You have the right to grow. No apologies.

The title of my blog today is titled after this quote I saw on Instagram a few days ago:

After having some serious education in certain topics over the last few weeks and questioning the sudden change in myself, it kind of reassured me that it’s ok to change emotions, feelings and thoughts quite abruptly. It’s ok to change your viewpoint and decide you want to pursue something you’ve never thought about before. But most of all it’s ok to change your demeanour.

A couple of weeks ago I listened to a podcast about cultural appropriation in the yoga world. It was a concept I have never been exposed to or even thought about before and when the Instagram yoga community started talking about it, I decided I needed to know more. I may touch on the topic of cultural appropriation in more detail at some point (have a gander at the hashtag on Instagram to check it out for yourself). This then led me to listening to another podcast around the topic of race and to how I can be more inclusive and proactive as a white, female yoga teacher in the yoga world. This of course also got me thinking about how I can do this as a performer too and there started a journey on which I am still but an amateur…

On this journey, which I have only been on for a few weeks now, I have learned SO MUCH. Capitals necessary. I have learned about British black history (schools in Britain…where’s this in the syllabus?), white privilege, the ideology of white supremacy, political history, class systems, attitudes to race in Britain and peoples defensiveness around the topic of race in particular. This hasn’t just been through books and podcasts though. Regarding the latter, I have learned through talking to people – or should I say “trying” to talk to people. Often these topics get blank stares or awkward laughter before the person bows out with excuses of “ooh that’s a bit deep”. I’ve found these responses extremely frustrating and I’ve begun wondering how actual activists and POC themselves must feel.

I have a long way to go when it comes to educating myself about race, class and cultural appropriation. I’ve had moments when reading/listening to material where I’ve realised I myself have unknowingly been racist or appropriated someone else’s culture in the past. Damn, I even created a yoga class called “Nama-slay” for the London gym brand Gymbox. I can now appreciate how that could be offensive and potentially cause hurt through the research I have done. I actually apologised for my lack of education/ignorance when I wrote the first draft of this blog. But a wonderful friend of mine read it for me and pointed out a very valid point (that several activists emphasise in their work) – apologies aren’t necessary when your intentions aren’t bad; it’s the understanding that is necessary.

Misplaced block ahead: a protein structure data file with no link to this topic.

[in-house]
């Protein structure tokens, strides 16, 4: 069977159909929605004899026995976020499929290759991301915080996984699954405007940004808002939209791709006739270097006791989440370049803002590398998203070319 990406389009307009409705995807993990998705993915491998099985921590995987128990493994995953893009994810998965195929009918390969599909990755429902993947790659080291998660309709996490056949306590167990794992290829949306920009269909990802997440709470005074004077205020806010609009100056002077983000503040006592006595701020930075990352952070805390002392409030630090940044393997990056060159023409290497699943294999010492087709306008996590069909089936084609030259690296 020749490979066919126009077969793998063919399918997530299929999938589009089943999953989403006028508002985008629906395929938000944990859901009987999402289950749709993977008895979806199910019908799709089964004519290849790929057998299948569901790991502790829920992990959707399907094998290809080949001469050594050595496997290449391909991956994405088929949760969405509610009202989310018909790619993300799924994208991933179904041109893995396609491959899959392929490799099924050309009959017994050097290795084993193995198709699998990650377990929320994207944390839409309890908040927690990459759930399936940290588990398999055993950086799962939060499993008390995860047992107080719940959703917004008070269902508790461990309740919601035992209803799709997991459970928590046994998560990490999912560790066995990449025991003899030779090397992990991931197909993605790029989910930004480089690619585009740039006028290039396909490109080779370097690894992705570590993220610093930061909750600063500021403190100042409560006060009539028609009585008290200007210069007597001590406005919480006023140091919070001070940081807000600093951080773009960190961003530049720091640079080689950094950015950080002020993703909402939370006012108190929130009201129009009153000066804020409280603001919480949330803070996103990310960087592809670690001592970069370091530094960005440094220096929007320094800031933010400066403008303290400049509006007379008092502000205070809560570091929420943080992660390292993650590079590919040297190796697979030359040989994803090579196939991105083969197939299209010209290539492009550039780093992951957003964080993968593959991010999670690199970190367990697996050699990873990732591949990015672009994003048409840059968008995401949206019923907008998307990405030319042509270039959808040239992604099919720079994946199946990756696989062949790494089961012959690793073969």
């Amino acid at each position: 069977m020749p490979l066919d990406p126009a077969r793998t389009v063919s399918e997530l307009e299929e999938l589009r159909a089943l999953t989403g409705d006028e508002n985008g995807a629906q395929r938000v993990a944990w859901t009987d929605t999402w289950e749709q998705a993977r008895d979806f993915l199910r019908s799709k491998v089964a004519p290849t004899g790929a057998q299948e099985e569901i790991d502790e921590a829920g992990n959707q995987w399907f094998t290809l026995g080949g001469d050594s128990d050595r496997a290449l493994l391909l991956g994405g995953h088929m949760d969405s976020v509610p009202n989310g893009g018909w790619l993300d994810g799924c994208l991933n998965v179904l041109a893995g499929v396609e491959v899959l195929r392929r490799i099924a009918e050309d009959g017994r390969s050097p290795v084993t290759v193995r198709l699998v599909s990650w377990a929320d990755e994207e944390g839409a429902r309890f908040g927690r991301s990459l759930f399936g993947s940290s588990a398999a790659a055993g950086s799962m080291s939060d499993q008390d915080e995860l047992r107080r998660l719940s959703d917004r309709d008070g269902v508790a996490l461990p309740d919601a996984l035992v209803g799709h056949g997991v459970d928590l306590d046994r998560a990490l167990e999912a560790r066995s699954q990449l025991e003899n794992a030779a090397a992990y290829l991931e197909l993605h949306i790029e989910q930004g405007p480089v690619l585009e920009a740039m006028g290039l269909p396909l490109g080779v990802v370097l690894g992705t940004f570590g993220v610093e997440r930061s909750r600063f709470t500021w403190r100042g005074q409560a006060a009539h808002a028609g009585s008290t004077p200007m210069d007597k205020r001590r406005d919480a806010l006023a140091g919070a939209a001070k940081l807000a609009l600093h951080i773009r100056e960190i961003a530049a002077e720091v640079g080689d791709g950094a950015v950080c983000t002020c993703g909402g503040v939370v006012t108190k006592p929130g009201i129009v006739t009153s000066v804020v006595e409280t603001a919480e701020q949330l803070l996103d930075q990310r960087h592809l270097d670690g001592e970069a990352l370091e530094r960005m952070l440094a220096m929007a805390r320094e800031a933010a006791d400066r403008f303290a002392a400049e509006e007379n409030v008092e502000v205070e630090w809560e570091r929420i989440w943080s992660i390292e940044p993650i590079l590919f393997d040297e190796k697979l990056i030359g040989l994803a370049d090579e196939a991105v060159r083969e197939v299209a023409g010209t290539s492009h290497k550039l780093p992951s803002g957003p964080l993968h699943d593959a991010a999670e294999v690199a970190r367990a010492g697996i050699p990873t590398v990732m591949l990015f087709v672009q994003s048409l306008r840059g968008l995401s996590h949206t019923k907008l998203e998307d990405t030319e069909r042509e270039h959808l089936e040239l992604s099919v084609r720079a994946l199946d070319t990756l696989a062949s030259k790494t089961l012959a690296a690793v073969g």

I can absolutely understand where defensive attitudes come from when questioned or called out about these things because the immediate reaction is “but I didn’t mean it like that and I would never hurt anyone intentionally!” But it’s about stepping out of our egos for a moment and just LISTENING. As a white female I appreciate and now understand that I am privileged because of the colour of my skin. If you read this and feel differently then have a listen/read of some of the material I’ve put at the bottom of this blog. By trying to prove what good people we are or by stating that we’re colour-blind, we’re actually adding to the problem. We have never had to think about our race… we have been brought up and conditioned to think that white is the “norm”. So it’s now time to think. It’s now time to listen. We have to listen, we have to be willing to be educated and more importantly we have to educate ourselves. It’s not the job of a POC to educate white people.

A common cop out when it comes to discussing topics such as race or political correctness is “ah you’re always going to offend someone whatever you do”. But I’m not content to put up with that response anymore. It’s an excuse not to do the work and it silences the voices of those speaking up and trying to actively do something.